The United States Conference of the World Council of Churches will hold its annual meeting at Buck Hill Falls, Pennsylvania, April 18-20. Dr. Eugene Carson Blake, president of the National Council of Churches, who recently returned with a delegation from a 10-day visit to Russia will lead the opening panel discussion. Its subject: Russian Christians and the Ecumenical Movement. While this reporter has no desire to be cast in the role of a wet blanket, it is hardly discernible how Russian Christians could, under present circumstances, become active in a realistic way in any ecumenical movement without incurring the wrath of the ruling powers that be in Moscow.
The Most Rev. Albert G. Meyer, archbishop of Milwaukee, has been elected president of the National Catholic Education Association. Archbishop Meyer succeeds the Most Rev. Joseph Ritter, archbishop of St. Louis as head of this association.
The Rev. Myron F. Boyd, of Winona Lake, Indiana, will serve another term as president of the National Holiness Association. He was re-elected at the closing session of the group’s convention in Cleveland. The convention also approved a resolution calling for racial integration within the association, deplored what it called “sensuous and pagan appeal of many radio and TV programs,” and condemned obscene literature.
Although suffering from his second cold in less than a month, Pope Pius XII held his biggest general audience of the year last Wednesday. He received some 20,000 Easter pilgrims. On Tuesday, he addressed 1,400 girls attending the Rome Congress of Catholic Women and Girls and urged them to remain steadfast to spiritual ideals in a world bent toward pleasure and ease.
A doctor-clergyman says both professions are playing an increasingly important joint role in the case of hospital patients. Dr. Granger Westberg, who also is a professor of religion at the University of Chicago, says it has been shown that recovery is faster and longer-lasting in emotional stress sickness if the cause rather than just the symptom is treated. And, he added, “That’s where the minister comes in.” He also cited premarital counseling as an example of where the doctor and the clergyman work ideally as a team.
A program has been launched in West Virginia aimed at helping solve the problems of racial segregation in the schools, churches, employment, and other fields. The first of its kind to be sponsored by church groups, the program is expected to serve as a guide for similar projects by church councils in other states having the same problems. The West Virginia Council of Churches describes the program as “a pilot project in human relations.” A group of 20 white and Negro leaders from all parts of the state has been organized to help local areas bring about integration in a peaceful Christian way. This group’s task will include helping to set up educational panels, seminars, and discussion groups at the request of the various communities, and without cost to those communities. Educators, clergymen, physicians, parents, and others experienced in community leadership comprise the corps of 20. The program’s purpose is not, as church officials point out, “to step in and try to tell the courts and school officials when and how to end segregation.” Instead, it will be aimed at trying to help people to understand and solve the complexities of transition.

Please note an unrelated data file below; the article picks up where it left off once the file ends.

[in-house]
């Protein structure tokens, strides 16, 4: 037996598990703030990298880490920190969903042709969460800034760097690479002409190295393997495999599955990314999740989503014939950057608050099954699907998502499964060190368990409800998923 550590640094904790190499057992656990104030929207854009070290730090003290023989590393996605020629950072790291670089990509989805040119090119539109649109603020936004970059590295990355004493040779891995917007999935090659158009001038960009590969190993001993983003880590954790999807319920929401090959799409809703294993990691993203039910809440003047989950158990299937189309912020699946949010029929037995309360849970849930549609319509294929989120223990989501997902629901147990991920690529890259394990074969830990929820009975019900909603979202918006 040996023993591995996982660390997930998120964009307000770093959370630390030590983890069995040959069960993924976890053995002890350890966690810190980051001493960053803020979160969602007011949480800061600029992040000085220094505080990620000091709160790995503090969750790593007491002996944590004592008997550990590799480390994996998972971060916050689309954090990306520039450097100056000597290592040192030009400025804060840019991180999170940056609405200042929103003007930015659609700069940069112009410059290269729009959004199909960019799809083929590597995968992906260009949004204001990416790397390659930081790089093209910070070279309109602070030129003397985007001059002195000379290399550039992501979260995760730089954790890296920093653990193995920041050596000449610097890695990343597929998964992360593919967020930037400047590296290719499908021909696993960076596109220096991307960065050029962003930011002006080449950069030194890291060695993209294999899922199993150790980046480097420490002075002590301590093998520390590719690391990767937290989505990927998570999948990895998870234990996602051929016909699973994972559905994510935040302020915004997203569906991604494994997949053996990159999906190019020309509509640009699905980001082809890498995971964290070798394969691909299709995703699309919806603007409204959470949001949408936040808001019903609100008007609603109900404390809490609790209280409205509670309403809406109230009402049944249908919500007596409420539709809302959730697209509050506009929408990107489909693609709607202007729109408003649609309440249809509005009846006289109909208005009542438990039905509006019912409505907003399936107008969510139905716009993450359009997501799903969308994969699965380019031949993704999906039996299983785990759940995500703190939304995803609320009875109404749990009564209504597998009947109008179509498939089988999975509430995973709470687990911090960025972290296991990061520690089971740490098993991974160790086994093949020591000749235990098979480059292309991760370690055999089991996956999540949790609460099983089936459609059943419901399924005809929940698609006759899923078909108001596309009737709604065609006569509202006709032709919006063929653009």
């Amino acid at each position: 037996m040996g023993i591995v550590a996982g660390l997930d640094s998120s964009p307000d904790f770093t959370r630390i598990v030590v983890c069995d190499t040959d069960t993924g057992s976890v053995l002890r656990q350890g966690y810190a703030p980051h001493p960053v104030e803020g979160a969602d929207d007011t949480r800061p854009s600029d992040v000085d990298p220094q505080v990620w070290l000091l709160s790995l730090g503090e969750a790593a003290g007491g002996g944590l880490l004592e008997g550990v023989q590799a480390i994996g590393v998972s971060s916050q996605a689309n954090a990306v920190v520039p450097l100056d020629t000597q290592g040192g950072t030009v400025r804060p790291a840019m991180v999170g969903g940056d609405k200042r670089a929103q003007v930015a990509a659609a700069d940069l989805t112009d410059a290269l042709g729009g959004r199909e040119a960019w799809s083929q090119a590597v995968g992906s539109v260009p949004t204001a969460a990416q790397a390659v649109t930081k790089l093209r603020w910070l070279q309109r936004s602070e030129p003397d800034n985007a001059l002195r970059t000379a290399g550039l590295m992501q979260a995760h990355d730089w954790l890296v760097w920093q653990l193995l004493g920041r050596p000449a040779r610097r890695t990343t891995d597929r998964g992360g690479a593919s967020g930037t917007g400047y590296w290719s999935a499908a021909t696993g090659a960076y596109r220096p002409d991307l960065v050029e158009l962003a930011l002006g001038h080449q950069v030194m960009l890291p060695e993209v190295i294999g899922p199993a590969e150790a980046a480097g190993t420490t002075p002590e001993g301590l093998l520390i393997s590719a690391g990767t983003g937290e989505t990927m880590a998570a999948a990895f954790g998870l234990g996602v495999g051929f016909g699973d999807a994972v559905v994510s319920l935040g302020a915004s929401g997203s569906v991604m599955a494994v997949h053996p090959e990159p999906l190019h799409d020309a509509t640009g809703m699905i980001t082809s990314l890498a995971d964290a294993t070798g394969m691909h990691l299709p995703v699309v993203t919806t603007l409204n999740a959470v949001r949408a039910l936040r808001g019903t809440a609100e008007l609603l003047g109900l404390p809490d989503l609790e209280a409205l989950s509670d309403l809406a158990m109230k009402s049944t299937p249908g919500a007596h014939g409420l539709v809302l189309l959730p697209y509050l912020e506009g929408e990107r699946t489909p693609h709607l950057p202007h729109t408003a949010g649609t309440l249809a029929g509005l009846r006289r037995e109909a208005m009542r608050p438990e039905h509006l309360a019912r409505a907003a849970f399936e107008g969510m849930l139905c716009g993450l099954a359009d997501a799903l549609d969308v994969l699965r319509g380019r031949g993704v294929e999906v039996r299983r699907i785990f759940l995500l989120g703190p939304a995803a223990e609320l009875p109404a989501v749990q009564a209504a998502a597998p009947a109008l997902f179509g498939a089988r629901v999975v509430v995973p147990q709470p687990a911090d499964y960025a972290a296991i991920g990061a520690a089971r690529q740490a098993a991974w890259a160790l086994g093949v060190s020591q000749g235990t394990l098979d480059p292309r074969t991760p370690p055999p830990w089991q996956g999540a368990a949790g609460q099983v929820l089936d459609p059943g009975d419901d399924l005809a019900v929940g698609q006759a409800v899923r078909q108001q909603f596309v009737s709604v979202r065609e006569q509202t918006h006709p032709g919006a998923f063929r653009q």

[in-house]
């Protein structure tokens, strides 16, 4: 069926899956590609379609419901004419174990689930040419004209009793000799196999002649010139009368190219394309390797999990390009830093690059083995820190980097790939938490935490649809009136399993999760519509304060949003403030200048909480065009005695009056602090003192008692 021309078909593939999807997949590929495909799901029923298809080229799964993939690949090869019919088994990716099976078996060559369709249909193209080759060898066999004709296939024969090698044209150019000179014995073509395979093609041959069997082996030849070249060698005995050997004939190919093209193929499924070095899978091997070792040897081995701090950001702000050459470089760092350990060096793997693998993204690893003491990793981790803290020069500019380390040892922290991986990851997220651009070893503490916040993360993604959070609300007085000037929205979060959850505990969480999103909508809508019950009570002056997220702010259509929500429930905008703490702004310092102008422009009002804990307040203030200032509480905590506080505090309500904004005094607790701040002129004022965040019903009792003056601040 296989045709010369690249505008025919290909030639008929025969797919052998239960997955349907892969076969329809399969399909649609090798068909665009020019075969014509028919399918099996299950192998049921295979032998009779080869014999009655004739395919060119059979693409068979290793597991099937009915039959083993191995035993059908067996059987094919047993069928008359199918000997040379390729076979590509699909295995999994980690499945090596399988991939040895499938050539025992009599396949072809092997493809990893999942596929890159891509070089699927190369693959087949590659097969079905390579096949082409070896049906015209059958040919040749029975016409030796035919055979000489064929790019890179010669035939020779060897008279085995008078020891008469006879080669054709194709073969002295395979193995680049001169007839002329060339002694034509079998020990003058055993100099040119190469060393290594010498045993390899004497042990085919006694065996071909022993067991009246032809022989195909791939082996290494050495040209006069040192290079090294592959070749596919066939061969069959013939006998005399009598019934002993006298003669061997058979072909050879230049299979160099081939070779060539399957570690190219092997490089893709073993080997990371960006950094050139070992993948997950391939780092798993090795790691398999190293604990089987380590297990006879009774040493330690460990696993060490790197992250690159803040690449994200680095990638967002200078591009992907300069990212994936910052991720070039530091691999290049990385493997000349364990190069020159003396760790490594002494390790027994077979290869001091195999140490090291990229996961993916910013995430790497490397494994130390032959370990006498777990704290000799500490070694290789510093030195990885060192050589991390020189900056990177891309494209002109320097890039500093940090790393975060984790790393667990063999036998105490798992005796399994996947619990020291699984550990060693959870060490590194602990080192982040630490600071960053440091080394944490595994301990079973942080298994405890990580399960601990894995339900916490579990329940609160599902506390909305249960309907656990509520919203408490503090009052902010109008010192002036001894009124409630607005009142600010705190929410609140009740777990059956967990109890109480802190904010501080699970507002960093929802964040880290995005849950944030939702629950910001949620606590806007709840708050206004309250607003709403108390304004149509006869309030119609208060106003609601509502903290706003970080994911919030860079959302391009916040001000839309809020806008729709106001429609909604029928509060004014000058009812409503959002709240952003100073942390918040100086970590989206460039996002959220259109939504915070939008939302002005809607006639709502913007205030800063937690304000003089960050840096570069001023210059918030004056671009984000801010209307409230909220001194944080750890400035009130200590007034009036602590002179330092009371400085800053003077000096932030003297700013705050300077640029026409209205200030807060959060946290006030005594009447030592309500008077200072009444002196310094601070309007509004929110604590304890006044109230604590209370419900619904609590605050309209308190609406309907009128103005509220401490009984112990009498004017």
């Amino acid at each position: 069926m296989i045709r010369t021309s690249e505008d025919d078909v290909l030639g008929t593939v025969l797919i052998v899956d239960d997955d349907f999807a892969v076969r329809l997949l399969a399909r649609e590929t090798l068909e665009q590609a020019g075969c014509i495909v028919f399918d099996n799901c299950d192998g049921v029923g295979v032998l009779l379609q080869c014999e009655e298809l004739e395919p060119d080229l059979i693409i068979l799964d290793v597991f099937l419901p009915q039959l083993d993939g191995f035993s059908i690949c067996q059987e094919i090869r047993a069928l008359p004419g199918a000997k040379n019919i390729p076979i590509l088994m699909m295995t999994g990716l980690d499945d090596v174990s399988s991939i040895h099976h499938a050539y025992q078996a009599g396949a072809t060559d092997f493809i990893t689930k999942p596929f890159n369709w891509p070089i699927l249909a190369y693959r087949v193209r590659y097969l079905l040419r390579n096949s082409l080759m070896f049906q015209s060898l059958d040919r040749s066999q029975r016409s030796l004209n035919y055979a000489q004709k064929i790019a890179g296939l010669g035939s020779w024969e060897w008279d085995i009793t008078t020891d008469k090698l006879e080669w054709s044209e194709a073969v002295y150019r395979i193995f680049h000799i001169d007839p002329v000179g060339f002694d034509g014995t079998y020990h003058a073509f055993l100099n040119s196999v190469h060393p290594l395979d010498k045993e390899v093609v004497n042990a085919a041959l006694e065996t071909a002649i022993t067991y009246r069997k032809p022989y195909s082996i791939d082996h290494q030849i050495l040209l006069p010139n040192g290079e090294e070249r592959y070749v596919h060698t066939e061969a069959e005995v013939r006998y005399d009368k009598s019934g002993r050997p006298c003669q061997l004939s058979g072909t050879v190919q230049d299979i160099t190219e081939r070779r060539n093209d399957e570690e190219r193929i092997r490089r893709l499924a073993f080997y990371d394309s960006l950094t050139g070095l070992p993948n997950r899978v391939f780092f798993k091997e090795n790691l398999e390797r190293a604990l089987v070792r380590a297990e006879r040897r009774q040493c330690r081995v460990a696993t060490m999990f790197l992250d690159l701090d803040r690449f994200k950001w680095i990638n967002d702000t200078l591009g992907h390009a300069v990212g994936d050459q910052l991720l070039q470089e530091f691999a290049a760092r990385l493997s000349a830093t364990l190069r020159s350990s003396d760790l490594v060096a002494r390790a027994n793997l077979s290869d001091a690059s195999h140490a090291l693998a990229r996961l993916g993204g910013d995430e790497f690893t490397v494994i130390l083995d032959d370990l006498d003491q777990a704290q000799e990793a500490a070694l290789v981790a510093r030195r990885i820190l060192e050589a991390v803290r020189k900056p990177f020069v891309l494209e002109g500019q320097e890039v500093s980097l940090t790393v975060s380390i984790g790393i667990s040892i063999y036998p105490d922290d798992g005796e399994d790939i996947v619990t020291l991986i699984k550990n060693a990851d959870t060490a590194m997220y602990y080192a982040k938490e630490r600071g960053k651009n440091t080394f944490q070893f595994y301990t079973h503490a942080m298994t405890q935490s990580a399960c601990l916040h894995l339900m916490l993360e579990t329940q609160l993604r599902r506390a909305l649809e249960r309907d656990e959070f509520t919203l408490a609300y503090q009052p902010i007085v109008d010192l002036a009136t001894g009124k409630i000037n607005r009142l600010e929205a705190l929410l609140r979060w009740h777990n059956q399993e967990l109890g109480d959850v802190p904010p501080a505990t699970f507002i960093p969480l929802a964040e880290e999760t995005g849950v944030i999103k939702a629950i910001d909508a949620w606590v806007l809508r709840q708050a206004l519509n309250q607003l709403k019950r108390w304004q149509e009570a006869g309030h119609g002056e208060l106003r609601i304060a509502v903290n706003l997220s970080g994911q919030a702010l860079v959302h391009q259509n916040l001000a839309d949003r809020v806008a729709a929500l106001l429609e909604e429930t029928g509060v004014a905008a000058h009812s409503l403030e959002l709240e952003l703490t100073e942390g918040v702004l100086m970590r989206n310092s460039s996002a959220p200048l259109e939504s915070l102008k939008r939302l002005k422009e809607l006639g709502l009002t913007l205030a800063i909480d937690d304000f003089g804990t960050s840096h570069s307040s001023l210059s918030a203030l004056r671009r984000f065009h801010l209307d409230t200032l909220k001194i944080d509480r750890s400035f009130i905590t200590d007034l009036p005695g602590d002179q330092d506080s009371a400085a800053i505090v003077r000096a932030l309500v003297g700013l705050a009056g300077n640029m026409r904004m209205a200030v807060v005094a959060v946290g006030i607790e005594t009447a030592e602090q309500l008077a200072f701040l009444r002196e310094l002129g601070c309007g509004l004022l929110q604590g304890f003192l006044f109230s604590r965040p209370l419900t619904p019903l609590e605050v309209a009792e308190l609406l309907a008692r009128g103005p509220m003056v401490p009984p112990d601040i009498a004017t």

A federal judge at Milwaukee this week administered the oath of American citizenship to Monsignor Sigmund Mihalovic in a special ceremony in his Milwaukee hospital room. Federal Judge Robert Tehan administered the oath to the 66-year-old Roman Catholic priest who was driven from his native land by communist persecution. Now seriously ill as a result of two strokes suffered last fall, he was so weak that his raised hand had to be supported as he spoke the few words of allegiance. During his years in Hungary, he worked very closely with Cardinal Mindszenty, a more famous victim of Red persecution. In fact, Cardinal Mindszenty inspired the priest to flee the country several months prior to the Cardinal’s own arrest. The communists tried Monsignor Mihalovic in absentia and condemned him to 15 years in prison for what they said was espionage in favor of American imperialists. He came to this country in 1950 and had lived in Mundelein and Wheeling, Illinois.